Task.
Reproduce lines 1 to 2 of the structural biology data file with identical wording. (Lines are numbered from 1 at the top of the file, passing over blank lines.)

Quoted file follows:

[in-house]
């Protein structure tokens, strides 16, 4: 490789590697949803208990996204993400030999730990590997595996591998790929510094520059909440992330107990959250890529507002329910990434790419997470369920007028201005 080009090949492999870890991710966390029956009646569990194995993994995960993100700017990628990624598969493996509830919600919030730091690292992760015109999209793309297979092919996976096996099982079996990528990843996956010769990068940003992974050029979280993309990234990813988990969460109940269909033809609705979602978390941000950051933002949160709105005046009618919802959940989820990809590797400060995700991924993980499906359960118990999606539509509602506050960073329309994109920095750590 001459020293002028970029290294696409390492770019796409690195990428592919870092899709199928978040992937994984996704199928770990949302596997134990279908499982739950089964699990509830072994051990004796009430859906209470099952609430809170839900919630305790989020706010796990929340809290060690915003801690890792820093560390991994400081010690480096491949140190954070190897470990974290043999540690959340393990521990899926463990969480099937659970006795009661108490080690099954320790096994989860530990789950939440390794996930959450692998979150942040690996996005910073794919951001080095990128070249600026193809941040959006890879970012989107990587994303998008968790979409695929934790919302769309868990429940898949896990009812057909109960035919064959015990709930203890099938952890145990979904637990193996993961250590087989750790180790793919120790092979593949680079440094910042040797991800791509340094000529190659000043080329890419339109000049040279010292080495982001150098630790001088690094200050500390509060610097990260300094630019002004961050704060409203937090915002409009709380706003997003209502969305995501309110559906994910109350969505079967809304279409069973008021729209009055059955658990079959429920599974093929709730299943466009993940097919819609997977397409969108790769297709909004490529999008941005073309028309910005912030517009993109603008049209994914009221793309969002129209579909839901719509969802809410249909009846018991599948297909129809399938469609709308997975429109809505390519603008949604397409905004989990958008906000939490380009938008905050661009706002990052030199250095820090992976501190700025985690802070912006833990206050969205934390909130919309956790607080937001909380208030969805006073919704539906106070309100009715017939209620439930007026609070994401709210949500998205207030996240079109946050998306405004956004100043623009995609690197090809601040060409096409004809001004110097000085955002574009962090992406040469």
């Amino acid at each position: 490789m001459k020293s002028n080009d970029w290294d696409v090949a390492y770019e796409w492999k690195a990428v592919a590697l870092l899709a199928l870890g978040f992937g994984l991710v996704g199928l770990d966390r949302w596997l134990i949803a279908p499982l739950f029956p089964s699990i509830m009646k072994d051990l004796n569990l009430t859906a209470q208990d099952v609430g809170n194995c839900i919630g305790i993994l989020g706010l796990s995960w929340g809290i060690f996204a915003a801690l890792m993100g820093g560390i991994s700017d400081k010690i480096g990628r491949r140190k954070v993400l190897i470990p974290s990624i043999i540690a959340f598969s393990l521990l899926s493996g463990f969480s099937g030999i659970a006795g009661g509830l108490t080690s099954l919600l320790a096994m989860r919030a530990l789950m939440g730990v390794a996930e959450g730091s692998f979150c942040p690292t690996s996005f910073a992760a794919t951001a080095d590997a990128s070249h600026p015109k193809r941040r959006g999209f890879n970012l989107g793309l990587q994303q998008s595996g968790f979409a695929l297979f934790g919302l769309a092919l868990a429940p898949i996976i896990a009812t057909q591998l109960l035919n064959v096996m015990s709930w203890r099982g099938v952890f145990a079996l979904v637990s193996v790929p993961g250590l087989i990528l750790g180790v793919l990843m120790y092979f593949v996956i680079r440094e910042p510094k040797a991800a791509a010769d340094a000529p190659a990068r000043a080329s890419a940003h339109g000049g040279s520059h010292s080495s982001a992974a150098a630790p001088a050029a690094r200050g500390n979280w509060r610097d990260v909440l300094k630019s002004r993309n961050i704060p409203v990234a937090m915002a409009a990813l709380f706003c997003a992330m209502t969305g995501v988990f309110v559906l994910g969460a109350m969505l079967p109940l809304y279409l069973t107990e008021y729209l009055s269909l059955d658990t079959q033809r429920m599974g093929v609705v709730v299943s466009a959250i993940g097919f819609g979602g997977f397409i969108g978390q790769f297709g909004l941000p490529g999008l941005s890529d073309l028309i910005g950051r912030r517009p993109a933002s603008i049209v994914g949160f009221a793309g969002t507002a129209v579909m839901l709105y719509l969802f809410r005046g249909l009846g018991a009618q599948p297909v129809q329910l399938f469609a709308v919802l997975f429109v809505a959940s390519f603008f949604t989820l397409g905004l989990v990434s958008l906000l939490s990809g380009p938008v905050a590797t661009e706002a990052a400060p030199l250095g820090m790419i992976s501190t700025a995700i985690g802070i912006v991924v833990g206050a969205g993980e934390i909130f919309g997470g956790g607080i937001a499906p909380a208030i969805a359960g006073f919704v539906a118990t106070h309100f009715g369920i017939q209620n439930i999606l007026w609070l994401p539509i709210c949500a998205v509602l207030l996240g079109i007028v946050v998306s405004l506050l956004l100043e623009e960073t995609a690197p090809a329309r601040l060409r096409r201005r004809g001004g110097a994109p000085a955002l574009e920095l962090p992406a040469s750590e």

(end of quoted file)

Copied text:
[in-house]
């Protein structure tokens, strides 16, 4: 490789590697949803208990996204993400030999730990590997595996591998790929510094520059909440992330107990959250890529507002329910990434790419997470369920007028201005 080009090949492999870890991710966390029956009646569990194995993994995960993100700017990628990624598969493996509830919600919030730091690292992760015109999209793309297979092919996976096996099982079996990528990843996956010769990068940003992974050029979280993309990234990813988990969460109940269909033809609705979602978390941000950051933002949160709105005046009618919802959940989820990809590797400060995700991924993980499906359960118990999606539509509602506050960073329309994109920095750590 001459020293002028970029290294696409390492770019796409690195990428592919870092899709199928978040992937994984996704199928770990949302596997134990279908499982739950089964699990509830072994051990004796009430859906209470099952609430809170839900919630305790989020706010796990929340809290060690915003801690890792820093560390991994400081010690480096491949140190954070190897470990974290043999540690959340393990521990899926463990969480099937659970006795009661108490080690099954320790096994989860530990789950939440390794996930959450692998979150942040690996996005910073794919951001080095990128070249600026193809941040959006890879970012989107990587994303998008968790979409695929934790919302769309868990429940898949896990009812057909109960035919064959015990709930203890099938952890145990979904637990193996993961250590087989750790180790793919120790092979593949680079440094910042040797991800791509340094000529190659000043080329890419339109000049040279010292080495982001150098630790001088690094200050500390509060610097990260300094630019002004961050704060409203937090915002409009709380706003997003209502969305995501309110559906994910109350969505079967809304279409069973008021729209009055059955658990079959429920599974093929709730299943466009993940097919819609997977397409969108790769297709909004490529999008941005073309028309910005912030517009993109603008049209994914009221793309969002129209579909839901719509969802809410249909009846018991599948297909129809399938469609709308997975429109809505390519603008949604397409905004989990958008906000939490380009938008905050661009706002990052030199250095820090992976501190700025985690802070912006833990206050969205934390909130919309956790607080937001909380208030969805006073919704539906106070309100009715017939209620439930007026609070994401709210949500998205207030996240079109946050998306405004956004100043623009995609690197090809601040060409096409004809001004110097000085955002574009962090992406040469």